On Monday, Attorney General Hector Balderas took a necessary step to protect the People, environment, and economy of New Mexico by filing a lawsuit against the United States Nuclear Regulatory Commission to stop its efforts to license two proposed facilities for high-risk, high-level radioactive waste from nuclear power plants.  Balderas alleges the proposals present a clear and present danger to New Mexico because of the risky and long-term burdens they impose on the State.  The suit was filed in the U.S. District Court for the District of New Mexico.  Attorney_General_Balderas_Announces_Lawsuit_to_Halt_Holtec_Nuclear_Storage_Facility

Holtec International is proposing to build and operate a consolidated storage facility, located halfway between Carlsbad and Hobbs, New Mexico, in the oil patch.  Holtec is seeking a license to store 8,680 metric tons of uranium vertically in 500 lead-lined canisters for 40 years, with future expansion to 10,000 canisters containing 100,000 metric tons of uranium for 120 years or longer.

Also, Interim Storage Partners is proposing to expand Waste Control Specialists low-level waste facility in Texas, located five miles east of Eunice, New Mexico.  Its application calls for storage of 40,000 metric tons of uranium for at least 40 years.

The license applications have a fatal flaw that NRC has ignored, while it continues to process the applications.  Challenges from local community members have been rejected, as well as the expert comments from New Mexico state agencies.  http://nuclearactive.org/officials-and-ngos-express-deep-concerns-about-holtec/ and http://nuclearactive.org/public-comments-needed-by-september-22nd-about-holtec-proposal/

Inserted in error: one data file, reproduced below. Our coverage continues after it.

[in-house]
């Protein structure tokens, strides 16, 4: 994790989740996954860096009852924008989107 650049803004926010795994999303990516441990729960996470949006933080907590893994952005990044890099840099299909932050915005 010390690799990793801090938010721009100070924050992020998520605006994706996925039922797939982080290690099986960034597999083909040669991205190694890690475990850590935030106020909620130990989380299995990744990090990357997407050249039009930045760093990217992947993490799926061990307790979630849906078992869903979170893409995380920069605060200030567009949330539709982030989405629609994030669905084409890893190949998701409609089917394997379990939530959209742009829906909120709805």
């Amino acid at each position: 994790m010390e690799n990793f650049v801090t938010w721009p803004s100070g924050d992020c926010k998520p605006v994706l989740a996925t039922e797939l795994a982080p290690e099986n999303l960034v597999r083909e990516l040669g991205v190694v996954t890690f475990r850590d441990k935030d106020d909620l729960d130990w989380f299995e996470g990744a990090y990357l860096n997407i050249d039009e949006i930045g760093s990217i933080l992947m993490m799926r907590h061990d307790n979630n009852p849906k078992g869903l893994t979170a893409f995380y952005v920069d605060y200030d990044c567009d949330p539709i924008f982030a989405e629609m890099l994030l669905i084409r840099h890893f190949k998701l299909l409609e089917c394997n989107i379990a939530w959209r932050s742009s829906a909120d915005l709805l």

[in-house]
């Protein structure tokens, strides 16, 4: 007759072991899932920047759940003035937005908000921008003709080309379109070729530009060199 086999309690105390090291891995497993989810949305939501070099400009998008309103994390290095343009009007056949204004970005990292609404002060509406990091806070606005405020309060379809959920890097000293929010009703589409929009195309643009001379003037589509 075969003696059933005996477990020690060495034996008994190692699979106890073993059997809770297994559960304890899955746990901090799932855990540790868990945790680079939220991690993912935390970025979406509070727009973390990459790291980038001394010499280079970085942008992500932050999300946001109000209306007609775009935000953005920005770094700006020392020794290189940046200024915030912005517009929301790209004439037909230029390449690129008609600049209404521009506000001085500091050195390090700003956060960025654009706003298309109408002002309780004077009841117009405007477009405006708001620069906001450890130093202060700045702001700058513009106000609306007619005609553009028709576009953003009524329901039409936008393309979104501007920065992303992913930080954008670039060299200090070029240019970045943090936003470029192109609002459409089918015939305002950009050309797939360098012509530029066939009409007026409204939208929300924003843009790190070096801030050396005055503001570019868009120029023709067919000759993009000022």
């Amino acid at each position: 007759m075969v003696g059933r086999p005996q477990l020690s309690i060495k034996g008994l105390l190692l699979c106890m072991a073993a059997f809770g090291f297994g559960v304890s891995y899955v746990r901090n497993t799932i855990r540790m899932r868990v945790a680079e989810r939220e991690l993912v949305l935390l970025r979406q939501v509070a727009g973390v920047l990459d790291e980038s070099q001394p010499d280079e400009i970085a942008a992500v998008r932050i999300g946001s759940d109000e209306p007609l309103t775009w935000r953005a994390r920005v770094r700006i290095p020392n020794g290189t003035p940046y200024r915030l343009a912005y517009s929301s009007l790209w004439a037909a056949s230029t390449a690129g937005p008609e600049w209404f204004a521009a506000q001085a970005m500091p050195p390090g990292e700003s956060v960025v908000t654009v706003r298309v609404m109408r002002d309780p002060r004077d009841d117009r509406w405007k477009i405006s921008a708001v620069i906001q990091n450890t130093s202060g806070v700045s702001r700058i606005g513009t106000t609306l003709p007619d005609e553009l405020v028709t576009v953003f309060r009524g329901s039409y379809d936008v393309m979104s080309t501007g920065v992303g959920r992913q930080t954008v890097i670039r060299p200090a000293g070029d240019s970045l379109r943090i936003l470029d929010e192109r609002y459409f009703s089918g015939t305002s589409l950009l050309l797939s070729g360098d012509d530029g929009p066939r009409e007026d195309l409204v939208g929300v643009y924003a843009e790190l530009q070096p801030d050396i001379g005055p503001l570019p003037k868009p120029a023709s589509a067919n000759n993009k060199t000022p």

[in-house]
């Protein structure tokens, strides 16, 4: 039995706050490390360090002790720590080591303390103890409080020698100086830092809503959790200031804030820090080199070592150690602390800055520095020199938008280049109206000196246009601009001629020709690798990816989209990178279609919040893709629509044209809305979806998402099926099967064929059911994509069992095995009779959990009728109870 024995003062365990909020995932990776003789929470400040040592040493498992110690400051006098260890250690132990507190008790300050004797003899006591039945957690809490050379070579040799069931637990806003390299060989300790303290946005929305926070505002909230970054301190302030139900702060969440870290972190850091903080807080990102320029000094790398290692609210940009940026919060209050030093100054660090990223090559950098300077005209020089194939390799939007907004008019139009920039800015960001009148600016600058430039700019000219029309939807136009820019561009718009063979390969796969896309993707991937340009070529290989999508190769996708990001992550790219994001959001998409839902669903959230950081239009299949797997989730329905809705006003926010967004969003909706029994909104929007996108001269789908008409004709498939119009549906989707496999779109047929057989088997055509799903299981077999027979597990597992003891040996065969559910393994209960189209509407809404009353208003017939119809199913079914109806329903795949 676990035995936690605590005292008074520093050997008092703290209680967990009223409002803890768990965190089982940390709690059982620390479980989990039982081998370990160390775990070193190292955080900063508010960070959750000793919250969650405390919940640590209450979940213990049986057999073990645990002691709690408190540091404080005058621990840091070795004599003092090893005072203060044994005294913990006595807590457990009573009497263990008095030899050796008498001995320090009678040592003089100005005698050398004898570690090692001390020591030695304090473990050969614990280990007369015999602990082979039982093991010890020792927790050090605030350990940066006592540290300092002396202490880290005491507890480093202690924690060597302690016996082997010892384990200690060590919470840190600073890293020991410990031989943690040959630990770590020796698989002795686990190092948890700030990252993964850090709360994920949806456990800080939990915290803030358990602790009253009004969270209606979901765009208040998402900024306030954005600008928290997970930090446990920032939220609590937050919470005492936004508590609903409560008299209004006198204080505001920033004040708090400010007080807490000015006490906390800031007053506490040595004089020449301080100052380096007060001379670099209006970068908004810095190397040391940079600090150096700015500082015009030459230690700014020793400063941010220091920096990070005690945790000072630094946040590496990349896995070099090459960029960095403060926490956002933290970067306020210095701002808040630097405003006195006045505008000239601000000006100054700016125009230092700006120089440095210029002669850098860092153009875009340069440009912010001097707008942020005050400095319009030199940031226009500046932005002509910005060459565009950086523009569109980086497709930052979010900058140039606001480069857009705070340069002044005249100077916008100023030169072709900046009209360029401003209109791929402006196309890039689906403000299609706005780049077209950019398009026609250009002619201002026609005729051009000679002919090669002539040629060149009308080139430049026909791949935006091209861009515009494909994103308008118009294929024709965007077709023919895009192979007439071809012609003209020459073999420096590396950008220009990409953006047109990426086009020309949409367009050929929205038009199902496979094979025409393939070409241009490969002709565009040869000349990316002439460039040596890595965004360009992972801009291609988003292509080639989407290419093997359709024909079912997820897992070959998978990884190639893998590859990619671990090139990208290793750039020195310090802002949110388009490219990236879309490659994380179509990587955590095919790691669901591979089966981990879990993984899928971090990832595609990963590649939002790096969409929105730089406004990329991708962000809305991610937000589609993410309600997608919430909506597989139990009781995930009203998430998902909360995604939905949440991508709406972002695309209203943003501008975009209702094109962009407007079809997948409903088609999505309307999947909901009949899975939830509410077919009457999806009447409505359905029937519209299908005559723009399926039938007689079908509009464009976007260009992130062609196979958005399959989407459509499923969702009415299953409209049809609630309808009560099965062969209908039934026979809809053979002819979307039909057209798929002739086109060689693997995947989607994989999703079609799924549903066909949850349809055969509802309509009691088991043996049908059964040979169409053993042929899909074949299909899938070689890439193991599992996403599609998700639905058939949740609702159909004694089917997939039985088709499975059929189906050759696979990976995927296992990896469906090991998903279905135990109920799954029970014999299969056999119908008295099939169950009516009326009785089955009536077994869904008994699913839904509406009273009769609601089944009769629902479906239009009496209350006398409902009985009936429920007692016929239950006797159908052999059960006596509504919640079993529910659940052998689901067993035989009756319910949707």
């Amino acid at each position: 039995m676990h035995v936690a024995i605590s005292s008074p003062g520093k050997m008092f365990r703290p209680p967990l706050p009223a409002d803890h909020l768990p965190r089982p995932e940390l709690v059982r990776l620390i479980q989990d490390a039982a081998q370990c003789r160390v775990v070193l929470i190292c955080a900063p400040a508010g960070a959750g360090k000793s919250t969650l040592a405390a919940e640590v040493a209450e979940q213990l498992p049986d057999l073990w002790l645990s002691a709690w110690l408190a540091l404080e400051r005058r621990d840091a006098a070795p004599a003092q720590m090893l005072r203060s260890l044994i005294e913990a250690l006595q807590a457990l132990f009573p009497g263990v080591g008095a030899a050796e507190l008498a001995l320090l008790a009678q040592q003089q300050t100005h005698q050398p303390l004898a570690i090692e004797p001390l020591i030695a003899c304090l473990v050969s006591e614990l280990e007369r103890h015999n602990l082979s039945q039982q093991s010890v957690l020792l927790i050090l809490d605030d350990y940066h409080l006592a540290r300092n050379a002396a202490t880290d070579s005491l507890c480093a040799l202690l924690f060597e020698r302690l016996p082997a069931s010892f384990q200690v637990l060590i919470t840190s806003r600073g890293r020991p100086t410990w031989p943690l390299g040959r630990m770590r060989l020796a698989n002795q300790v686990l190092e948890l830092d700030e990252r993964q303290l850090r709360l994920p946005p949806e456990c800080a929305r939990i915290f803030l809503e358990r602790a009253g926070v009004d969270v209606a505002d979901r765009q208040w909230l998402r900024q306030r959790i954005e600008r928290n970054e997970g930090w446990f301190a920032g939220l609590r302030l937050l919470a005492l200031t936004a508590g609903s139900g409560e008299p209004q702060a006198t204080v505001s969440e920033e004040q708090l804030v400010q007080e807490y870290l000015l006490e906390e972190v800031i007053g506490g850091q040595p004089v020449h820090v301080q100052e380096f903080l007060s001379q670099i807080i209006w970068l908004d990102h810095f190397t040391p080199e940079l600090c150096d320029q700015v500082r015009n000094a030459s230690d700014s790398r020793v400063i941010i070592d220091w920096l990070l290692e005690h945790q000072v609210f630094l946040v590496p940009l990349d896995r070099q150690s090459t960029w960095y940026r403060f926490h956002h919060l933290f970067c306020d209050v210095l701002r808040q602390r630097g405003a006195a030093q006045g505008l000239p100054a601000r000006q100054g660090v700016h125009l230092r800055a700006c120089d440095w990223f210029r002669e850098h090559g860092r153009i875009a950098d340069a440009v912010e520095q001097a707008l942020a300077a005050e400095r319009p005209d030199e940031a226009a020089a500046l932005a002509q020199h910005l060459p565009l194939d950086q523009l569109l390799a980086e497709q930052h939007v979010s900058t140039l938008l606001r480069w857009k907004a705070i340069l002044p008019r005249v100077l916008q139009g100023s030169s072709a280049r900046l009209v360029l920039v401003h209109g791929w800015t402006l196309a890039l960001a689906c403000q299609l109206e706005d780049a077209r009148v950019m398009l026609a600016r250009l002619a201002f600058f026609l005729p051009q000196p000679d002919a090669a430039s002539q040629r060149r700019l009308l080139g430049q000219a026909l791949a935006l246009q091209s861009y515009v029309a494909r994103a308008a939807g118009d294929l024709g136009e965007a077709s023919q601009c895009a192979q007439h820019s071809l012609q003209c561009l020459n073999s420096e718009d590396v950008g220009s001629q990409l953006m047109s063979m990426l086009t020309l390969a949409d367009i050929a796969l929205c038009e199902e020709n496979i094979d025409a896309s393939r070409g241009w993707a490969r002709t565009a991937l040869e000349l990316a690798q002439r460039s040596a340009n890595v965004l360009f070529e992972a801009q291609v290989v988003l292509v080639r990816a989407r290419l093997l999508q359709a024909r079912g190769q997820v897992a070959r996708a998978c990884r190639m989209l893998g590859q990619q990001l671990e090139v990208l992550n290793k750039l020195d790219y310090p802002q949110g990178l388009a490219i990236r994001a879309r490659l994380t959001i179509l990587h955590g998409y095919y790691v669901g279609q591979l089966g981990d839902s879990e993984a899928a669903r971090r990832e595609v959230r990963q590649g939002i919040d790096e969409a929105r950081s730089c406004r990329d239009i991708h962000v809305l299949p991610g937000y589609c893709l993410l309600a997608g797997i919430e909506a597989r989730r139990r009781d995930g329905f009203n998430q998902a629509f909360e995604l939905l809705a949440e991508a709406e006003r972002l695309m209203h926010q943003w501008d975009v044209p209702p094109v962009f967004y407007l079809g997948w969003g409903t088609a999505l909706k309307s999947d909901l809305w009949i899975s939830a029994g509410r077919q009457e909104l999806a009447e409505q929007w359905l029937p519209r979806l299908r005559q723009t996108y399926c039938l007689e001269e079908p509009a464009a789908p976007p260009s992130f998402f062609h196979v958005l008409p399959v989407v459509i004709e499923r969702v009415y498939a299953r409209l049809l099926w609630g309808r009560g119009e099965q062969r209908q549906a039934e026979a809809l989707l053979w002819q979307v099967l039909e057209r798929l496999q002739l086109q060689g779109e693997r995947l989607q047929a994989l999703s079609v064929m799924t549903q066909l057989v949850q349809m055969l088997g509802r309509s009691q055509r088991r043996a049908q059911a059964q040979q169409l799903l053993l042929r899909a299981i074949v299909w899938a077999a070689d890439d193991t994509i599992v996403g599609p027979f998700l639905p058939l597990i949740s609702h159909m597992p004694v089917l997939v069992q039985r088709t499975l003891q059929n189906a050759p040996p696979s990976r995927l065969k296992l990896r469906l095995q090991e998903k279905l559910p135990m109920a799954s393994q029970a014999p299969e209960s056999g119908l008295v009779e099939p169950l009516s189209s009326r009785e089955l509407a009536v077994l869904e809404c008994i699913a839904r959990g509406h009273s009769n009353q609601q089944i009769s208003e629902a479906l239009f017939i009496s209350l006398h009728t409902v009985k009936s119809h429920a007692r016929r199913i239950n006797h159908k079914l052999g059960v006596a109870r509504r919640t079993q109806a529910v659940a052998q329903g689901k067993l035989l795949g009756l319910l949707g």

The fatal flaw, you ask?  The applications of the limited liability corporations assume that the Department of Energy (DOE) will take title to the waste and pay the costs.  But the 1982 Nuclear Waste Policy Act prohibits DOE from taking title until a permanent federal repository is operating.  Yucca Mountain, the only proposed disposal facility, has been canceled for more than a decade.  Even so, the applications state that a permanent repository will be built by 2048.

This means that unacceptable burdens would fall on New Mexico should NRC illegally grant one or both licenses.  New Mexico would be responsible for emergency preparedness and response for transportation-related accidents along road and rail transportation routes that have yet to be disclosed.  Further, New Mexico would be responsible for the repair and maintenance for many years.  If the NRC grants one or more of the licenses, the ongoing daily threat from the transportation of the waste and operations at the facility(ies) would create an imminent and substantial endangerment to the diverse communities of New Mexico.

Attorney General Balderas explains why he took the legal action.  “I want to mitigate dangers to our environment and to other energy sectors.  It is fundamentally unfair for our residents to bear the risks of open ended uncertainty.”

In the lawsuit, New Mexico asks the Court for a preliminary injunction to suspend the licensing processes, as well as to declare the case in its favor.  https://www.nmag.gov/


1. Every Friday and Saturday from noon to 1 pm – Protest LANL signing a 10-year lease (for the former Descartes building) to establish itself in Santa Fe at the corner of Guadalupe and W. Alameda. JOIN US!  We’ll have banners.  Please bring a sign.